Brown's Lost Symbol falls short of revelation

Although Dan Brown's highly anticipated sequel to The Da Vinci Code, entitled The Lost Symbol, has a relatively captivating storyline, Brown's writing seems to have taken a dive.

As with many authors after huge success, Brown seems to have tried to get too fancy and actually ended up with a mess. Or maybe Brown's writing has always been like this, and without the controversial theory of the Holy Grail to hide behind, his style, or lack thereof, glares from the pages.

Brown writes cliché after cliché. A favorite, "his voice soft like falling snow," makes its appearance by the second page. It's almost worth stopping then, as plowing on with hopes of less metaphors and more originality only leads to disappointment.

The plot itself is gripping. Despite the poor writing, it's hard to put the book down and after a few hundred pages it becomes easier to look past the style. As The Da Vinci Code revolves around religion and Angels and Demons around art history, The Lost Symbol focuses on American Masonic history. In all fairness, it is an intriguing story and Brown definitely did his research to create such a plausible mystery.

The structure of Brown's new novel is consistent with its predecessors. The story starts off with the initiation of his usual antagonist, obsessed and cultish but incredibly clever, into the highest level of the Masons. The scene is painted with a skull, a dagger and robes - the usual works.

Mal'akh, resident villain, however, doesn't have the same presence Silas of The Da Vinci Code or Hassassin of Angels and Demons did. Covered from head to toe in a mural of tattoos, he disguises himself with makeup and a wig, giving him an image far from menacing. With the ultimate goal to discover and steal the ancient knowledge of the Masons to keep for himself, he's a very strange character and it's hard to feel threatened by him.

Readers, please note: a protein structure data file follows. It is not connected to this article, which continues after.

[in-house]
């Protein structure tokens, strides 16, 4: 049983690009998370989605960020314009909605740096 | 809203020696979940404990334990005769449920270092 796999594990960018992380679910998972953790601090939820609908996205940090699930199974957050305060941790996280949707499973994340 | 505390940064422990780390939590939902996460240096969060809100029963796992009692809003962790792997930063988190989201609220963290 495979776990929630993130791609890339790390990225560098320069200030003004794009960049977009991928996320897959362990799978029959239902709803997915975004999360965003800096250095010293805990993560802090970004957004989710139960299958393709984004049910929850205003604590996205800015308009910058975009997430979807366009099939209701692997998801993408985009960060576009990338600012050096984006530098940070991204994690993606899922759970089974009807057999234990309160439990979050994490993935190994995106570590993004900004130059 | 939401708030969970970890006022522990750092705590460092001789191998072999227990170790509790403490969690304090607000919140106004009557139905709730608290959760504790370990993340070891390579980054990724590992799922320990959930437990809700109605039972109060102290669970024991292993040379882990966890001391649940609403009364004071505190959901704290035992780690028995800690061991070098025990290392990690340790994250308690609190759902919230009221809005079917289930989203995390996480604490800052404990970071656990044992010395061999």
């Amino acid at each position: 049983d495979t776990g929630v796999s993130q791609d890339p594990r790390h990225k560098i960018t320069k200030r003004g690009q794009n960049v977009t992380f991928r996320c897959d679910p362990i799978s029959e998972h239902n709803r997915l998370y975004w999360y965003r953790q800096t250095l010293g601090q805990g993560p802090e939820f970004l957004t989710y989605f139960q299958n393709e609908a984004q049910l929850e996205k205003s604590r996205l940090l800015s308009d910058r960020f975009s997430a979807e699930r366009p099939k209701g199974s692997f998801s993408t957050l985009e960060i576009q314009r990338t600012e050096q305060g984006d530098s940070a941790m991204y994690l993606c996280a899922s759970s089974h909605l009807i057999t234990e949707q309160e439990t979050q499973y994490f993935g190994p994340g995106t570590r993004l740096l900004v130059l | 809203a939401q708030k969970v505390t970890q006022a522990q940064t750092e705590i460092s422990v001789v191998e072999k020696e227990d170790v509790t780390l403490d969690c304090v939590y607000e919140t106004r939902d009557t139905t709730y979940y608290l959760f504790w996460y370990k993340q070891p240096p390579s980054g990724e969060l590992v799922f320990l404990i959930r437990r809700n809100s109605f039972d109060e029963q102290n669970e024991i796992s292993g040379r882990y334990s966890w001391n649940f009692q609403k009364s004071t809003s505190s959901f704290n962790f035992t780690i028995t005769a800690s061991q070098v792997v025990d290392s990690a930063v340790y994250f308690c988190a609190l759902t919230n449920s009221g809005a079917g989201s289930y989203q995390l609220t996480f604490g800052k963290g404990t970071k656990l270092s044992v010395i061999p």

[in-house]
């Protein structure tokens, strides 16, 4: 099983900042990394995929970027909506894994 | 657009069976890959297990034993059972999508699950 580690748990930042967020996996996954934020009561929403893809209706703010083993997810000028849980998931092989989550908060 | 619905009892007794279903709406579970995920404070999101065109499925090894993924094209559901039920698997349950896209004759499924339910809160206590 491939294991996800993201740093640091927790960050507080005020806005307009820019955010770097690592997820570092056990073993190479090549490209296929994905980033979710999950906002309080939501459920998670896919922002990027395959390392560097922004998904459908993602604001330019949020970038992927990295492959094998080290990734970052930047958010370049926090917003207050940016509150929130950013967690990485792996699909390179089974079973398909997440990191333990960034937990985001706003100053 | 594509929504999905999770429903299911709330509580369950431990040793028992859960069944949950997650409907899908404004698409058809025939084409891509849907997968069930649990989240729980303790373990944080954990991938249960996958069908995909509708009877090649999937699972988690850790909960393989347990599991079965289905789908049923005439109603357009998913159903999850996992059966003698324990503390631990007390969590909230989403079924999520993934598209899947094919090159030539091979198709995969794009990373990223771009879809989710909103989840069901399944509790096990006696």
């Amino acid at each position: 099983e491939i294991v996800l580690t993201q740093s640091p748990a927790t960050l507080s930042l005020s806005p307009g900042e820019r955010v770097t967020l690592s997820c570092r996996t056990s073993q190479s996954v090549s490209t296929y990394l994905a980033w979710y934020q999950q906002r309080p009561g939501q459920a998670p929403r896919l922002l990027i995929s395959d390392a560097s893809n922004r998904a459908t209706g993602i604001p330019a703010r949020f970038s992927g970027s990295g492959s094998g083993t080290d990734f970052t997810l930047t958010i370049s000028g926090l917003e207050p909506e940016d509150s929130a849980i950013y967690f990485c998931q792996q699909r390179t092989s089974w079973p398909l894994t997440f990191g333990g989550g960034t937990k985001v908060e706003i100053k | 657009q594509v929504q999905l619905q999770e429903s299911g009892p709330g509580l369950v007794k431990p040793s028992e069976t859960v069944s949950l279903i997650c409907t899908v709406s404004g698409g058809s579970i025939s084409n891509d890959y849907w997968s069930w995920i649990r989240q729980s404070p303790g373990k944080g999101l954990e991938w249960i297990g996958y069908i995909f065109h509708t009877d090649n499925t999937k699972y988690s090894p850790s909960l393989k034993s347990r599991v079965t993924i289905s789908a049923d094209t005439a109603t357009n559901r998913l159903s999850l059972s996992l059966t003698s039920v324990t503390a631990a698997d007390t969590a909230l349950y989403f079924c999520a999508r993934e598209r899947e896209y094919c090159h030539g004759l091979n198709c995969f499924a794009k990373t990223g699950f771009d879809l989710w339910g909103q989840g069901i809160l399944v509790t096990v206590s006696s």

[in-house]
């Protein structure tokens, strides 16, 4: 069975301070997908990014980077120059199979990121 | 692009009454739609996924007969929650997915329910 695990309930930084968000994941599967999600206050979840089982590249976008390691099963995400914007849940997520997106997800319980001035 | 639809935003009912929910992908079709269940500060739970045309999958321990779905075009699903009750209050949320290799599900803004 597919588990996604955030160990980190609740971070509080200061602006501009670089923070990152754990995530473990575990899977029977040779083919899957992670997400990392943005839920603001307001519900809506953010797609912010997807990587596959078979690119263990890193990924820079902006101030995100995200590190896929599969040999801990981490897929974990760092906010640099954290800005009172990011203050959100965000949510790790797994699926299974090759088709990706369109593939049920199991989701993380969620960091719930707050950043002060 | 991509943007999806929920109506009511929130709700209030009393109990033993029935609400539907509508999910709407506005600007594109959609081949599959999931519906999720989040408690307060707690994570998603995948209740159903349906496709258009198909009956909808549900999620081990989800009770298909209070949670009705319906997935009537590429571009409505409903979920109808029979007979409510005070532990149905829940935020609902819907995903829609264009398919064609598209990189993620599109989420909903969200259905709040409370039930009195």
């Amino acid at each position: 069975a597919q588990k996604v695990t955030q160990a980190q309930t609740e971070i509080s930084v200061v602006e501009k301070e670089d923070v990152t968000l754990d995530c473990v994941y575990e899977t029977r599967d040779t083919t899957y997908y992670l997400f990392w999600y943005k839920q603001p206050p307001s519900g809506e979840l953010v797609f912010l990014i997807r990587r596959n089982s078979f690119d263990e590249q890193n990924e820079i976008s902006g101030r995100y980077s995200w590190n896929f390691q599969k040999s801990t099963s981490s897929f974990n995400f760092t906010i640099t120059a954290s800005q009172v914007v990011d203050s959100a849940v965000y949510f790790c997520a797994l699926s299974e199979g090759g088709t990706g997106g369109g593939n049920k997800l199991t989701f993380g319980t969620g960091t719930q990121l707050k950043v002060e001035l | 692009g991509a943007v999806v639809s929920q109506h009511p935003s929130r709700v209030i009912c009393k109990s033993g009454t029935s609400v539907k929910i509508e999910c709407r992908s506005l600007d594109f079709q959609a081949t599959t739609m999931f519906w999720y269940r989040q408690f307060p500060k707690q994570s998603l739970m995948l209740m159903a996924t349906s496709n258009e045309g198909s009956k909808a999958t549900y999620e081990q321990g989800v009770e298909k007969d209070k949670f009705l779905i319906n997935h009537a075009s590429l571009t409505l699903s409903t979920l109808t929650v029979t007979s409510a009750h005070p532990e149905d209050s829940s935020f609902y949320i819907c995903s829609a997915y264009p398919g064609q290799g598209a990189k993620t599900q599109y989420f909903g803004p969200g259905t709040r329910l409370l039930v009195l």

Later, the story shifts to Katherine Solomon, a scientist in the shady field of noetics, whose research focuses on the theory that thoughts have a mass and energy of their own, and, with enough practice and concentration, can make physical change. Soloman's work is on an enormous scale and her discoveries are supposedly capable of throwing the world into a new golden age.

Then, of course, Brown's famous protagonist, Robert Langdon, takes center stage as he works to figure out the connection between Mal'akh's plans, Soloman's discoveries and the Masonic secrets all hidden right in the heart of the District of Columbia.

After putting the book down, it feels like some knowledge has been gained. With facts strewn throughout it'd be hard not to pick up a few new pieces of trivia. It does seem, however, that Brown is either running out of these facts or getting lazy.

Furthermore, Brown actually repeats some of those used in his less popular novels Digital Fortress and Deception Point. For example, in both Digital Fortress and The Lost Symbol Brown tells readers that "sincerely" literally means "without wax."

It's a little disappointing to see the same tricks repeated, but if Brown follows up with a better sequel, maybe this one could be forgiven.